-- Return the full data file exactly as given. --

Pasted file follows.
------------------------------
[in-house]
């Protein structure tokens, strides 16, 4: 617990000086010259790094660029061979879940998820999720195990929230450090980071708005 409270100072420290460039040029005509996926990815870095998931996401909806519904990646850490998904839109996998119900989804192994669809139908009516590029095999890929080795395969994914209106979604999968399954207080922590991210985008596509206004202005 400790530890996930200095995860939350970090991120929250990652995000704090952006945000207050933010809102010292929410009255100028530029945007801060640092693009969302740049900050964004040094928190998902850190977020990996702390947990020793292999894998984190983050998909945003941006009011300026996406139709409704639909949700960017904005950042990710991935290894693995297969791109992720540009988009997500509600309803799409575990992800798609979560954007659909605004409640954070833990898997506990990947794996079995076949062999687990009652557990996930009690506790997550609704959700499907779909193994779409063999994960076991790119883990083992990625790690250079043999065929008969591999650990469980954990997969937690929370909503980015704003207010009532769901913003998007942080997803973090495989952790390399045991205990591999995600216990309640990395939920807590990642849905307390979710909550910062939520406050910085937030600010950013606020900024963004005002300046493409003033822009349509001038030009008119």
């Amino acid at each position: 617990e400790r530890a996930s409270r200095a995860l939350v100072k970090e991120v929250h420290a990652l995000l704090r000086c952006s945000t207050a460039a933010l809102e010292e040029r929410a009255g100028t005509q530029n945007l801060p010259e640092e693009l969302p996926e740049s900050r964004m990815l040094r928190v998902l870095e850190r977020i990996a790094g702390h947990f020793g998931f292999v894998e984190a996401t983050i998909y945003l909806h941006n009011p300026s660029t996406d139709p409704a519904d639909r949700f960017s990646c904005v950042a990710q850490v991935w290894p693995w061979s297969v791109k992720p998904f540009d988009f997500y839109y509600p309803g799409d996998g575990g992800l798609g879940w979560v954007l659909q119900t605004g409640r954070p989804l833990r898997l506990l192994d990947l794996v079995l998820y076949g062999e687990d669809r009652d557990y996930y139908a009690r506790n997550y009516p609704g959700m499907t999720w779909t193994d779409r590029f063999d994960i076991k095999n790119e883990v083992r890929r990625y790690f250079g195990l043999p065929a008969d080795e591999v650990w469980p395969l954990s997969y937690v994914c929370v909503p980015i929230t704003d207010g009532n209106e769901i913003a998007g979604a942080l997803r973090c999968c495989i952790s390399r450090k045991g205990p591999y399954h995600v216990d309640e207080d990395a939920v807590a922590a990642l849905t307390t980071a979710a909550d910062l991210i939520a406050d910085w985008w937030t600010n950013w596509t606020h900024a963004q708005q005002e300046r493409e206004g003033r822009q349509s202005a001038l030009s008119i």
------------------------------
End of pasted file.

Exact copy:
[in-house]
């Protein structure tokens, strides 16, 4: 617990000086010259790094660029061979879940998820999720195990929230450090980071708005 409270100072420290460039040029005509996926990815870095998931996401909806519904990646850490998904839109996998119900989804192994669809139908009516590029095999890929080795395969994914209106979604999968399954207080922590991210985008596509206004202005 400790530890996930200095995860939350970090991120929250990652995000704090952006945000207050933010809102010292929410009255100028530029945007801060640092693009969302740049900050964004040094928190998902850190977020990996702390947990020793292999894998984190983050998909945003941006009011300026996406139709409704639909949700960017904005950042990710991935290894693995297969791109992720540009988009997500509600309803799409575990992800798609979560954007659909605004409640954070833990898997506990990947794996079995076949062999687990009652557990996930009690506790997550609704959700499907779909193994779409063999994960076991790119883990083992990625790690250079043999065929008969591999650990469980954990997969937690929370909503980015704003207010009532769901913003998007942080997803973090495989952790390399045991205990591999995600216990309640990395939920807590990642849905307390979710909550910062939520406050910085937030600010950013606020900024963004005002300046493409003033822009349509001038030009008119």
């Amino acid at each position: 617990e400790r530890a996930s409270r200095a995860l939350v100072k970090e991120v929250h420290a990652l995000l704090r000086c952006s945000t207050a460039a933010l809102e010292e040029r929410a009255g100028t005509q530029n945007l801060p010259e640092e693009l969302p996926e740049s900050r964004m990815l040094r928190v998902l870095e850190r977020i990996a790094g702390h947990f020793g998931f292999v894998e984190a996401t983050i998909y945003l909806h941006n009011p300026s660029t996406d139709p409704a519904d639909r949700f960017s990646c904005v950042a990710q850490v991935w290894p693995w061979s297969v791109k992720p998904f540009d988009f997500y839109y509600p309803g799409d996998g575990g992800l798609g879940w979560v954007l659909q119900t605004g409640r954070p989804l833990r898997l506990l192994d990947l794996v079995l998820y076949g062999e687990d669809r009652d557990y996930y139908a009690r506790n997550y009516p609704g959700m499907t999720w779909t193994d779409r590029f063999d994960i076991k095999n790119e883990v083992r890929r990625y790690f250079g195990l043999p065929a008969d080795e591999v650990w469980p395969l954990s997969y937690v994914c929370v909503p980015i929230t704003d207010g009532n209106e769901i913003a998007g979604a942080l997803r973090c999968c495989i952790s390399r450090k045991g205990p591999y399954h995600v216990d309640e207080d990395a939920v807590a922590a990642l849905t307390t980071a979710a909550d910062l991210i939520a406050d910085w985008w937030t600010n950013w596509t606020h900024a963004q708005q005002e300046r493409e206004g003033r822009q349509s202005a001038l030009s008119i």